Male palm cockatoos play drums to impress females
The palm cockatoos of Australia’s Cape York Peninsula make drumsticks and beat a rhythm as part of their mating display, writes Tim Wallace.
Cocky loves to dance. From rhythm and blues to heavy metal, your typical pet cockatoo needs little encouragement to shake its tail feather and bang its head. Independent tests (namely YouTube videos) demonstrate that pretty much anything with a beat – be it a track from Elvis Presley, Queen, AC/DC, Back Street Boys, Tone Loc or Pharrell Wilson – will do.
Yet while all cockatoos appear to be music lovers, only one type of cockatoo is a music creator. The male palm cockatoo (Probosciger aterrimus) doesn’t just produce percussive music, with a repertoire of different rhythmic beats, but actually fashions its own instruments, striking hollow tree limbs with modified sticks or seedpods to amplify its performance.
This is the only known non-human example of drumming using manufactured sound tools, report a team of Australian researchers led by Robert Heinsohn of Australian National University in Canberra. “This behavior is remarkable,” they note in their paper, published in Science Advances, “because tool manufacture among nonhuman species is rare and almost always occurs in the context of solving problems related to foraging, but palm cockatoos use their tools only to make sounds.”
While other species, such as chimpanzees, have been found to drum, none use instruments like the palm cockatoos. “Our study of tool-assisted drumming in palm cockatoos,” the researchers report, “shows that they use abilities seen separately in other nonhuman species in a combination that has, to our knowledge, been recorded only in humans when performing percussive musical rhythms.”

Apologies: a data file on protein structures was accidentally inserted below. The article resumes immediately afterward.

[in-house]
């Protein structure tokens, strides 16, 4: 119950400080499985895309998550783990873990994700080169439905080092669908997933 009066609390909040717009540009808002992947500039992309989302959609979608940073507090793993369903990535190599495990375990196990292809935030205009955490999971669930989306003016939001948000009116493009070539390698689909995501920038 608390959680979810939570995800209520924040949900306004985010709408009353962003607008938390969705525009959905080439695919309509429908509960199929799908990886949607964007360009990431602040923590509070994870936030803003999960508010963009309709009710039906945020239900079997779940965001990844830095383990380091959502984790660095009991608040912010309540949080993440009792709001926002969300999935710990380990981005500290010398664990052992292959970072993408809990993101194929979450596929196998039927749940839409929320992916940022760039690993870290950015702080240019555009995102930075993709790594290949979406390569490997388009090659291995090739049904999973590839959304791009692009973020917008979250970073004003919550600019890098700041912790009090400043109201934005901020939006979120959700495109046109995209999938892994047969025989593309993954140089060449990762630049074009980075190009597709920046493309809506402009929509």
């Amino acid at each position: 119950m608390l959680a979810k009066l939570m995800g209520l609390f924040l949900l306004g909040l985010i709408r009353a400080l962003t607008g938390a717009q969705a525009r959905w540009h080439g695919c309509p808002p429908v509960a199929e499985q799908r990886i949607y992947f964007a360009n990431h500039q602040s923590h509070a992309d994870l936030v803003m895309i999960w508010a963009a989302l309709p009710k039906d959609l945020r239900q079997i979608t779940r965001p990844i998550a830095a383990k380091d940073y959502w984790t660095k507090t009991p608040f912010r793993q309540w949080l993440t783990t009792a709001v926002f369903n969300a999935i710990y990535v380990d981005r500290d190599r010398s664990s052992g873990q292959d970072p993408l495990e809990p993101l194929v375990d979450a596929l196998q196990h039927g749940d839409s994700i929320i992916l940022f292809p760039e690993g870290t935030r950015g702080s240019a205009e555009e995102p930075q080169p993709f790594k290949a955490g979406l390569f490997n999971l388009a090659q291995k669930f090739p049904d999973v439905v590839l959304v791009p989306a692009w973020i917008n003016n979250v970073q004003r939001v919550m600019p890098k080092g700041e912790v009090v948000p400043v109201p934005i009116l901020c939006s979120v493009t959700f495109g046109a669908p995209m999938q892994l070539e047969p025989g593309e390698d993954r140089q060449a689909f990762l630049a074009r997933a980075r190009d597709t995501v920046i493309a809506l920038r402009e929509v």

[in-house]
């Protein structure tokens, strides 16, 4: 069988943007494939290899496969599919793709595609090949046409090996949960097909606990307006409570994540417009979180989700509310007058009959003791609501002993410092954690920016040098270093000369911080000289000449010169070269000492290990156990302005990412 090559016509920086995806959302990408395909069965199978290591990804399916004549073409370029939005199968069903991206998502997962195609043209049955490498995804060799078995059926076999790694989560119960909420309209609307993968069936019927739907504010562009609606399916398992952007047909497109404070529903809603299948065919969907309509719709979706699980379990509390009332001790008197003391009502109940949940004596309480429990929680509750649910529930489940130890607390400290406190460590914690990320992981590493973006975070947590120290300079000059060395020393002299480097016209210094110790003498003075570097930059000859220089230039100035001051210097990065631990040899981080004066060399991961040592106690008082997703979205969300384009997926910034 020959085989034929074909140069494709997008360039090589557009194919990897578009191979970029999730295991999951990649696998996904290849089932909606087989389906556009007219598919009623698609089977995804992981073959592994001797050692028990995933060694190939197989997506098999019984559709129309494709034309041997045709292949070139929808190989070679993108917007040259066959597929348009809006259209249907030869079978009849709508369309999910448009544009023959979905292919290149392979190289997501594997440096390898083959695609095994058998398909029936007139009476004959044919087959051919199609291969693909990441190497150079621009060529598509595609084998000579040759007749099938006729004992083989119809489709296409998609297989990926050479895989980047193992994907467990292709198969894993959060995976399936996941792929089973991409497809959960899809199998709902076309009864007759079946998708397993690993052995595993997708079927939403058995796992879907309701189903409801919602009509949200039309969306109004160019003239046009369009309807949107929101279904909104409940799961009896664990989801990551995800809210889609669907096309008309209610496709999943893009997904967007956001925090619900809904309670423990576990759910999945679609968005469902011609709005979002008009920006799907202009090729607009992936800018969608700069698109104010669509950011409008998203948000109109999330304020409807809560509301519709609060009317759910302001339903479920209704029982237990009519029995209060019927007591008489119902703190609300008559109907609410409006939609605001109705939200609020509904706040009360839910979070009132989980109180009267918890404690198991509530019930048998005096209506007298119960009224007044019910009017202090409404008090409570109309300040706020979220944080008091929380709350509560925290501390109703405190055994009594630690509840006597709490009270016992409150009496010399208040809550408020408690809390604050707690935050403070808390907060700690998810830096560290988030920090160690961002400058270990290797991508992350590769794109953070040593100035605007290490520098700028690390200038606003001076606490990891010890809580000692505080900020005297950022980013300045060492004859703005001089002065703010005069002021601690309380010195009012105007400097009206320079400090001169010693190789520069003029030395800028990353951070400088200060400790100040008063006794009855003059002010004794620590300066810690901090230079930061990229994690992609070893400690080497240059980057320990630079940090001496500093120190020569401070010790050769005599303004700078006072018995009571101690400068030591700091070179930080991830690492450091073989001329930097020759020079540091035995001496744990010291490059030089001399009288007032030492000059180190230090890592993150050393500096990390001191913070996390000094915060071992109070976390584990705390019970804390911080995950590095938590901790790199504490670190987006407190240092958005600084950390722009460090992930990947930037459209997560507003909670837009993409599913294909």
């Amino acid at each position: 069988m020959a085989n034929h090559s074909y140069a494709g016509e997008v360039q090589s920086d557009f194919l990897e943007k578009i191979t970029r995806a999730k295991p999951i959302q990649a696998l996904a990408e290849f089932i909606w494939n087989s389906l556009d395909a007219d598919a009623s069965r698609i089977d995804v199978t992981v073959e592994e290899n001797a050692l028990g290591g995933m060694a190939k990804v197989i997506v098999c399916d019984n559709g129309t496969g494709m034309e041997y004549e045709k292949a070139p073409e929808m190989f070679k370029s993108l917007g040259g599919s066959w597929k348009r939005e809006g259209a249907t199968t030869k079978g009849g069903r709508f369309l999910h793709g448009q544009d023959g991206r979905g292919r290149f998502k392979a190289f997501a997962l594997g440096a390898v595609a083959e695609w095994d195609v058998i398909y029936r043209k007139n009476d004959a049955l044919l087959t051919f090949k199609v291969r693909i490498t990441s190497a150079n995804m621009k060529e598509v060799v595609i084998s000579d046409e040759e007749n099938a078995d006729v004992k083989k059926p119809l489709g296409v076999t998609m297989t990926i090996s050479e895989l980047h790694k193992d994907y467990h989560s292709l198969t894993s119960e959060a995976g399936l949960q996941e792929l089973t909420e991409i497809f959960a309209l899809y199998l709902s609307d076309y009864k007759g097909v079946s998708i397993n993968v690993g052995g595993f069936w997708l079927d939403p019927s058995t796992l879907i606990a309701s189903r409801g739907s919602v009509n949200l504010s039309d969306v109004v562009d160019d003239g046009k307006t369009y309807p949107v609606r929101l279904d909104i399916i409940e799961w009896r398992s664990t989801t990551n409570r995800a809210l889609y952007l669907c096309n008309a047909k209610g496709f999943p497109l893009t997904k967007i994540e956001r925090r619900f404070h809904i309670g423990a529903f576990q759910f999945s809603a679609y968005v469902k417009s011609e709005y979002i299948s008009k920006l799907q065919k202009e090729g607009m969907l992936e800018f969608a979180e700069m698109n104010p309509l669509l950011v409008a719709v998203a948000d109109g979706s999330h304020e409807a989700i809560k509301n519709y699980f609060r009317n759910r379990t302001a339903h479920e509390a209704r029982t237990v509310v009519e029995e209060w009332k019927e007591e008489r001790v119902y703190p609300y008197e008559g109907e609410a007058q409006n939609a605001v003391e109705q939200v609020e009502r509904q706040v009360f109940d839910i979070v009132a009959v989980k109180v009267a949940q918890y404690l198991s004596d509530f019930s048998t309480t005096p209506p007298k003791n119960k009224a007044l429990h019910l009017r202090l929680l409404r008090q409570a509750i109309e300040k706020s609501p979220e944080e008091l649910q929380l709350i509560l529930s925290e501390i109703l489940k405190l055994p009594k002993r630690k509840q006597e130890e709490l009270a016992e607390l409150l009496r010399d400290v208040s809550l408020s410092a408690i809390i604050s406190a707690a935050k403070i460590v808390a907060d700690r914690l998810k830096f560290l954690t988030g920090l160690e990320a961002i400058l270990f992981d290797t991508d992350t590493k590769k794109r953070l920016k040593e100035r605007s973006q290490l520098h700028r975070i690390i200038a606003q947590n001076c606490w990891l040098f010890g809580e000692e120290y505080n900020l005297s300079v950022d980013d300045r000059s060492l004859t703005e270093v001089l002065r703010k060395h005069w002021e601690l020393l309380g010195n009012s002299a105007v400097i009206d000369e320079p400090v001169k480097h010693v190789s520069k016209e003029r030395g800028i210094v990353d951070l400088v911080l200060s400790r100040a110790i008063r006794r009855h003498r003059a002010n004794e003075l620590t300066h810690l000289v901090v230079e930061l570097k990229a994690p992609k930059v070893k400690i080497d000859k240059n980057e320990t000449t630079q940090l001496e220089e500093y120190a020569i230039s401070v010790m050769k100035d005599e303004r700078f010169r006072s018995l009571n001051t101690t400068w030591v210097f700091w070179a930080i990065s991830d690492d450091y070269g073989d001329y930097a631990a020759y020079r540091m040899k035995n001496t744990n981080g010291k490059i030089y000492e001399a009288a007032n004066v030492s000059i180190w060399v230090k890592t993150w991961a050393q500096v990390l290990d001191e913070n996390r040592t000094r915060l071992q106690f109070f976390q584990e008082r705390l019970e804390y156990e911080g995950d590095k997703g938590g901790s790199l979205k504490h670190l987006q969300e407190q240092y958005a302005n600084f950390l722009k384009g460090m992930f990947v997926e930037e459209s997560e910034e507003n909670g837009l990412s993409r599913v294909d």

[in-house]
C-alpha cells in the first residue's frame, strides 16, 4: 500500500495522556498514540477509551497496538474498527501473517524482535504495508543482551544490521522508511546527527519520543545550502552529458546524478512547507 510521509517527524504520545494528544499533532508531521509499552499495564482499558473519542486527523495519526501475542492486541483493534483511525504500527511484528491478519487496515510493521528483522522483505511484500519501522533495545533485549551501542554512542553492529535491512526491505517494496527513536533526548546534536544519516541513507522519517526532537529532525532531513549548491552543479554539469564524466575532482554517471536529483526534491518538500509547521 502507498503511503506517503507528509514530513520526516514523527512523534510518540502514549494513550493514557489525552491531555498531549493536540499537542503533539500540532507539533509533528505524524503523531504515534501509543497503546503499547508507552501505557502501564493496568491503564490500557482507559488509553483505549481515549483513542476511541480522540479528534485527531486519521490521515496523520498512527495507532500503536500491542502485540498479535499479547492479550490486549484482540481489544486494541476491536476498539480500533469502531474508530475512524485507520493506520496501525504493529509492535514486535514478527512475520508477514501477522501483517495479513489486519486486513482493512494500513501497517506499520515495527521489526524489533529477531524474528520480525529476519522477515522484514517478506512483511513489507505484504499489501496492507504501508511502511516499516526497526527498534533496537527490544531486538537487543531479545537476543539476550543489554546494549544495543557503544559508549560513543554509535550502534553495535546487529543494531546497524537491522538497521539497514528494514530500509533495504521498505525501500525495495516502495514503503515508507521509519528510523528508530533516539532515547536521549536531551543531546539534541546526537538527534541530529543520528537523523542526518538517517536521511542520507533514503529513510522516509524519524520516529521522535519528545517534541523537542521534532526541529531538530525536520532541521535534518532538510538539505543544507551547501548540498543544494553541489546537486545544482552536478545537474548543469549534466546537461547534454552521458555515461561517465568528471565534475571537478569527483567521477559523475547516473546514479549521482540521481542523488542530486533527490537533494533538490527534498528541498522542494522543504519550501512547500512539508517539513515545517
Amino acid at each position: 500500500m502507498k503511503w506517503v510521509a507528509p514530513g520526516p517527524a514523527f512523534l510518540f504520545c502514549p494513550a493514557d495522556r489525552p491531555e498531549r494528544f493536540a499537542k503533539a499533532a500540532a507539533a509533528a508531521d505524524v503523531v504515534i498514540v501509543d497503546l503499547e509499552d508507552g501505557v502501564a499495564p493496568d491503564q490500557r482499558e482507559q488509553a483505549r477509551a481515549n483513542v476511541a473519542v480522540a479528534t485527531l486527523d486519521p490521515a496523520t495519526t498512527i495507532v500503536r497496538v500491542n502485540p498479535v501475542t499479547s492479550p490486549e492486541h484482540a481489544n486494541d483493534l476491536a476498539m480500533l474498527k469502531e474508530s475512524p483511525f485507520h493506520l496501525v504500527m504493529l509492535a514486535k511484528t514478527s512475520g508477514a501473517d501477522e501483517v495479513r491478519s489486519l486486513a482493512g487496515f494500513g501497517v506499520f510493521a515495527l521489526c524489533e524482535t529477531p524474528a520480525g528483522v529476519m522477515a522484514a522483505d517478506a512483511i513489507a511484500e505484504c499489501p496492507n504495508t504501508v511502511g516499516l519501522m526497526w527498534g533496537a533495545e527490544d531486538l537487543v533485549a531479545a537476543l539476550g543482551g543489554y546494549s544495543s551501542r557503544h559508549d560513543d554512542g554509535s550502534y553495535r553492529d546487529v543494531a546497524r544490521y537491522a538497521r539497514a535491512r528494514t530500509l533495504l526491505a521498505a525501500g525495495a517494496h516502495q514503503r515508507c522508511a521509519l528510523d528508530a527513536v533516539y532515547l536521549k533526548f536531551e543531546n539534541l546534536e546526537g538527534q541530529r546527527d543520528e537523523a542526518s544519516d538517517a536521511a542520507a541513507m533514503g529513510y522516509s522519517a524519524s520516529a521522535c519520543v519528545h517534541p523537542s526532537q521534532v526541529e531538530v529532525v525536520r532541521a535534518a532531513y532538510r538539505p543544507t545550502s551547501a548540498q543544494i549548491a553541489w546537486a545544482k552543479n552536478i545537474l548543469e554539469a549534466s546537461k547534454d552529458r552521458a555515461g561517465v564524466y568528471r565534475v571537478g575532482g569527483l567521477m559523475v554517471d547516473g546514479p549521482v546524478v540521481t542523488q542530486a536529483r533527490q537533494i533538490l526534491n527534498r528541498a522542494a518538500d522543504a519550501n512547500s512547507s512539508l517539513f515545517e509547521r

The researchers, from ANU, the University of Queensland and Deakin University in Victoria, who recorded 131 distinct sequences of drumming (each comprising 5 to 92 percussive taps) made by 18 cockatoos. The birds exhibited another distinguishing characteristic shared with human music, with individuals having their own consistent drumming patterns or “signatures”.
The cockatoos were recorded on Australia’s Cape York Peninsula. Along with the cape, the palm cockatoo can be also be found on islands off the Australian north coast and in the lowlands of Papua New Guinea.
Their data suggests the male palm cockatoo has evolved the ability generate its own regular percussive beat when displaying to females, rather than entraining to a beat provided by others, due the spacing of nests being further than the distance travelled by their drumming sounds.
“Male palm cockatoos thus appear to be more like solo musical artists or the beat setters of musical ensembles (for example, drummers in western rock bands) who have their own internalised notion of a regular pulse, and then generate the motor pattern that creates the beat,” the researchers report.